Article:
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A car dealership in Paradaise, California. Photo: Justin Sullivan/Getty Images

Three wildfires gained momentum in California early Friday morning, USA Today reports, spurring major evacuations. As of this morning, the three fires "were at zero percent containment."

The details: The Camp Fire is in the northern part of California, and has "pretty much ... destroyed" the town of Paradise, a community of 27,000, Cal Fire Capt. Scott McLean said, while the Hill and Woolsey fires are in Ventura County. At least five people died after their vehicle became engulfed in flames in Paradise, CNN reports citing the Butte County Sheriff's Department.

  • The Hill Fire has burned 24,000 acres before hitting the Pacific Ocean. No injuries or structure losses were reported. By Thursday evening, 1,200 homes in the area were evacuated per the L.A. Times.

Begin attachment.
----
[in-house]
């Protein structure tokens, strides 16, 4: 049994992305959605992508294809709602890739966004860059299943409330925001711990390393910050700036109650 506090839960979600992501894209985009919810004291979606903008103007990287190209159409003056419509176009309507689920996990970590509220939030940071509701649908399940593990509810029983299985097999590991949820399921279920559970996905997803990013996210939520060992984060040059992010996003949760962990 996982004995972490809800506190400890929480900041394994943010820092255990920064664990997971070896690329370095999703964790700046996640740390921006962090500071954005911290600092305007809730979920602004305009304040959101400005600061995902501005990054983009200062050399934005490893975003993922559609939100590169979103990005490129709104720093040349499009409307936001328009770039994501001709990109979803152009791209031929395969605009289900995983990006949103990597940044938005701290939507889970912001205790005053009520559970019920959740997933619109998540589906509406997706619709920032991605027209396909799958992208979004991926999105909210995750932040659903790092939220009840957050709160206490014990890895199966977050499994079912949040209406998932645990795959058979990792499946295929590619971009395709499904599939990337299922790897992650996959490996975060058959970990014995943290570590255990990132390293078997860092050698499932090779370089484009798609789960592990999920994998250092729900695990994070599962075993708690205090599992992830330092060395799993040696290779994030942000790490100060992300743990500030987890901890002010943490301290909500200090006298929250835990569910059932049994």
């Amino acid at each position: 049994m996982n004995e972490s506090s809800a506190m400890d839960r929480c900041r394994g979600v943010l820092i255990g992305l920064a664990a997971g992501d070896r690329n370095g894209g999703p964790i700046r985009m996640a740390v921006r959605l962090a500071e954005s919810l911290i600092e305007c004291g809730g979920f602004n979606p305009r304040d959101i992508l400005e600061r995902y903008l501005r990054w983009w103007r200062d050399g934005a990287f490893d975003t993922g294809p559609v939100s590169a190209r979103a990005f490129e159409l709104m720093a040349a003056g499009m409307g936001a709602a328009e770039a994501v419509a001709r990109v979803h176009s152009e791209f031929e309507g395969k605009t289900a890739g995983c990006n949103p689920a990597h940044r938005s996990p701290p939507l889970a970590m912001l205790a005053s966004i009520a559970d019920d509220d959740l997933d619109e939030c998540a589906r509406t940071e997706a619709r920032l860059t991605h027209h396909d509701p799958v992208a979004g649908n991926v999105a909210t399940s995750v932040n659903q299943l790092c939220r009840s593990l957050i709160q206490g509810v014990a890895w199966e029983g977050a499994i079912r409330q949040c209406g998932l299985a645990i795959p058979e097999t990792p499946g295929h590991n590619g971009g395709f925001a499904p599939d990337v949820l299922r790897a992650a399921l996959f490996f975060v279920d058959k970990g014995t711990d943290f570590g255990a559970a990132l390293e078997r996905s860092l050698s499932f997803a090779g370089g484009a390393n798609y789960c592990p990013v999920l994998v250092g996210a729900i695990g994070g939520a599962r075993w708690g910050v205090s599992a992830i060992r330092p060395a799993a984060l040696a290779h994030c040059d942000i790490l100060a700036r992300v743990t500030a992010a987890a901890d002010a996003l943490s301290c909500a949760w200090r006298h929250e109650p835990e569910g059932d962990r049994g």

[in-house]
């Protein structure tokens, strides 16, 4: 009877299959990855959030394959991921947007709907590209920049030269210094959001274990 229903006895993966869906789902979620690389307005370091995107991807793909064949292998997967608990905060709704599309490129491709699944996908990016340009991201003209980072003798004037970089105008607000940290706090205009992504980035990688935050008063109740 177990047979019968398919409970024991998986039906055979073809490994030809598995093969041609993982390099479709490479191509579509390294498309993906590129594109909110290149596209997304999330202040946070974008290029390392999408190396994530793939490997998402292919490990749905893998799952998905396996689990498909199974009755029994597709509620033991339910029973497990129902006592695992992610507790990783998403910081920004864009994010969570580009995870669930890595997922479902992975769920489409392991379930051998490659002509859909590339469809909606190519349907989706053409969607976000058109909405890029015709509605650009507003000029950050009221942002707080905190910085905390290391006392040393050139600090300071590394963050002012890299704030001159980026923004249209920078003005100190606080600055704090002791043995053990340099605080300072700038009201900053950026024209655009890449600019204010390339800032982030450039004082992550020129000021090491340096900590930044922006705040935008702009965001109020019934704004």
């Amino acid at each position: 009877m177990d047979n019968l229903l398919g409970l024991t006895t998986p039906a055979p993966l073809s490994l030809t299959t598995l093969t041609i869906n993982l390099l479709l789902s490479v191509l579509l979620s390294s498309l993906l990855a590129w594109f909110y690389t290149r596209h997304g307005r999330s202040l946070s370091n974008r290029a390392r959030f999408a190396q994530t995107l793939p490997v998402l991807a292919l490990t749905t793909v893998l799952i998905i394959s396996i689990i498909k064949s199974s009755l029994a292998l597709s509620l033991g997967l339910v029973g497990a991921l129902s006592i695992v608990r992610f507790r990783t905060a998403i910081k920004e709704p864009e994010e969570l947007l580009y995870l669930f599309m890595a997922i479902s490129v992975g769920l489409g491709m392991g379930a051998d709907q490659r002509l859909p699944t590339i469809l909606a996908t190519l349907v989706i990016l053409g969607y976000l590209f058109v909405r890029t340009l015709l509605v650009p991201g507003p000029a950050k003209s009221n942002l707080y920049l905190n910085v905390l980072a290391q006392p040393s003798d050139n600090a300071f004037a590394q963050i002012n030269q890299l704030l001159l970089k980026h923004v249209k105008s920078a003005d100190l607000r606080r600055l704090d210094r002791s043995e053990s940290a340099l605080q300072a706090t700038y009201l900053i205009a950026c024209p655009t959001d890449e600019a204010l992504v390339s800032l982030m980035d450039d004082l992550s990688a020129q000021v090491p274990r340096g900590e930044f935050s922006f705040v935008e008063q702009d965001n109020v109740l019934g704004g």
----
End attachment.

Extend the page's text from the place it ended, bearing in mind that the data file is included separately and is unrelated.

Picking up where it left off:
• The Woolsey Fire has forced around 75,000 homes to evacuate, and grown to 8,000 acres, ABC News' L.A. affiliate KABC-TV reports. BuzzFeed's L.A. Bureau chief Jon Passantino tweeted that the evacuations are "unprecedented for the area."

Our thought bubble, from Axios' Science Editor Andrew Freedman: Santa Ana wind events, which feature strong, dry offshore winds that can accelerate through mountain passes are notorious for resulting in fast-spreading wildfires in Southern California in particular. Much of the state has not seen rain in months, and vegetation moisture levels are near all-time lows.

  • Long-term climate change and population growth in areas that border forests and hills that typically burn are major factors in worsening the fire risks over time. Even for a fire-prone state like California, however, the past 24 hours have been extremely severe if not historic.
A burned out car in Paradise. Photo: Justin Sullivan/Getty Images
Paradise, California. Photo: Justin Sullivan/Getty Images
People evacuate Paradise. Photo: Justin Sullivan/Getty Images
A home burns. Photo: Justin Sullivan/Getty Images

The image below shows the fire charging toward the coast as the heat signature is captured by an infrared sensor on a satellite.

Credit: NOAA

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